Environmental, modifiable risk factors for multiple sclerosis
As other complex disorders, MS is most probably caused by interaction of genetic factors--largely elucidated--and environmental factors that are now better investigated and recognized, thanks to a great deal of research performed in this field over the past two decades.
In recent years, formidable biochemical, bio-informatic, technological and epidemiological tools have been involved to move on research into the causes of MS. In our view, the MS landscape has been irreversibly transformed by this progress.
Are we now in a time when we can speak of reducing the risk of MS by removing some risk factors, modifying subject lifestyle, working at potential preventive strategies? Are we able to mitigate the severity of the disease course-- not only with appropriate therapies-- by also modifying some of these factors? A few identified factors, in fact, may act not only as risk factors that increase the susceptibility to the disease, but, at the same time, as factors that influence the disease course and prognosis.
During the workshop, we will review current scientific knowledge in the area, coming from epidemiological studies, clinical trials and basic research. Moreover, we will address potential biological mechanisms underlying the association between MS and these factors. Then, we will discuss whether –at the present stage—from the body of available knowledge, there are any implications for improving patient counselling and management.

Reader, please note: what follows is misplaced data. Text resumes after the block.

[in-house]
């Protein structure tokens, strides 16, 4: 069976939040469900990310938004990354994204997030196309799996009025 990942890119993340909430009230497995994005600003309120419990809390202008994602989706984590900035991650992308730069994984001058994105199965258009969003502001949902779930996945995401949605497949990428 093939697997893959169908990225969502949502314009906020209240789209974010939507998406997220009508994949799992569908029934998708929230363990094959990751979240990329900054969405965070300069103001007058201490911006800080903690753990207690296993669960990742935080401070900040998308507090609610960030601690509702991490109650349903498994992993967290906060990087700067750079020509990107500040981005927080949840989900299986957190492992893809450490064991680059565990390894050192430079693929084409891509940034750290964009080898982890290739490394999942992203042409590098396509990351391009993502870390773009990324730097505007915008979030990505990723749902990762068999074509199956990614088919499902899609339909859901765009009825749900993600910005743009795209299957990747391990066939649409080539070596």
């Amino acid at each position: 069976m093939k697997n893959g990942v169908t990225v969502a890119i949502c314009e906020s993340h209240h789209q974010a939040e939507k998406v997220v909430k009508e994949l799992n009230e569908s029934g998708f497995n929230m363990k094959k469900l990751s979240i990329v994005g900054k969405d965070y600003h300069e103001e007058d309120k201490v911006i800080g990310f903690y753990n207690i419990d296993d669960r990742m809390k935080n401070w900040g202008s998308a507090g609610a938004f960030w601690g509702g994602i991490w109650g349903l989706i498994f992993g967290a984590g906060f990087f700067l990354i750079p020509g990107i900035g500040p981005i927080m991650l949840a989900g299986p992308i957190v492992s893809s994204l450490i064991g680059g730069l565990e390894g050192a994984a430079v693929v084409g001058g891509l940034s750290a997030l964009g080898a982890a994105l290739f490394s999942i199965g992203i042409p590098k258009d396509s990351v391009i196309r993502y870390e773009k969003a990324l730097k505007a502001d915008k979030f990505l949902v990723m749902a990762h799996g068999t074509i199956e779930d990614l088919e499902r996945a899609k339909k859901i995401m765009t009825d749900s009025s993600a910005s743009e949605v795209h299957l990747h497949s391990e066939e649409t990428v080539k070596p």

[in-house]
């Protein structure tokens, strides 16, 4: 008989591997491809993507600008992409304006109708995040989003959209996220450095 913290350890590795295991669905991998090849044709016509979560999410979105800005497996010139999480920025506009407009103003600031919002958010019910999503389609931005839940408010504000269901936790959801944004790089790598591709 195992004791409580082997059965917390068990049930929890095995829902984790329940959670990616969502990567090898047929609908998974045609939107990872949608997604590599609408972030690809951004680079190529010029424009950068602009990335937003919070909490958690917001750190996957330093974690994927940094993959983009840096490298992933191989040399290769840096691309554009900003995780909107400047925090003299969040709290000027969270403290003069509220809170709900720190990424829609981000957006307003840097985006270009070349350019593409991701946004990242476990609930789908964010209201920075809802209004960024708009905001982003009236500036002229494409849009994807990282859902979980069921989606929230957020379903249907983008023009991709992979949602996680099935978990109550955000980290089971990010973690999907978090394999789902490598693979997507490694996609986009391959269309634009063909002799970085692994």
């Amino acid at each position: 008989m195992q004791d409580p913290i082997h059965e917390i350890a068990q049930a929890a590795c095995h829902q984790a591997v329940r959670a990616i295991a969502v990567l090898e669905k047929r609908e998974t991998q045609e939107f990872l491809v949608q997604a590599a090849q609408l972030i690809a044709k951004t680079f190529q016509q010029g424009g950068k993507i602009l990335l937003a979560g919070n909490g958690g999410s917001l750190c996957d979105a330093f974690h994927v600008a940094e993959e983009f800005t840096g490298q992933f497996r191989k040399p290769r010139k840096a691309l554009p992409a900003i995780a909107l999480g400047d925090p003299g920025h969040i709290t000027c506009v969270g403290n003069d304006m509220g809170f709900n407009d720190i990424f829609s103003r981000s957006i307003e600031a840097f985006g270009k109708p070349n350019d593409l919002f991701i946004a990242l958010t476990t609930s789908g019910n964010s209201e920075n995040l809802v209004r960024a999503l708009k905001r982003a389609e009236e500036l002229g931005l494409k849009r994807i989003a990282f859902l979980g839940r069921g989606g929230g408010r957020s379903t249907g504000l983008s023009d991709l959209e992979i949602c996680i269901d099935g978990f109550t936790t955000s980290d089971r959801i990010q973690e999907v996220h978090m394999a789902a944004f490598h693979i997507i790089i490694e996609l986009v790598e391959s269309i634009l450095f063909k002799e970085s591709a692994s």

Lastly, and most importantly, “where are we headed”? The workshop will help identify the most important perceived gaps in knowledge and avenues for future research in this field. Improving our understanding of the environmental factors involved in MS risk and prognosis can in fact lead to new and more-effective approaches to prevention and management of this disease.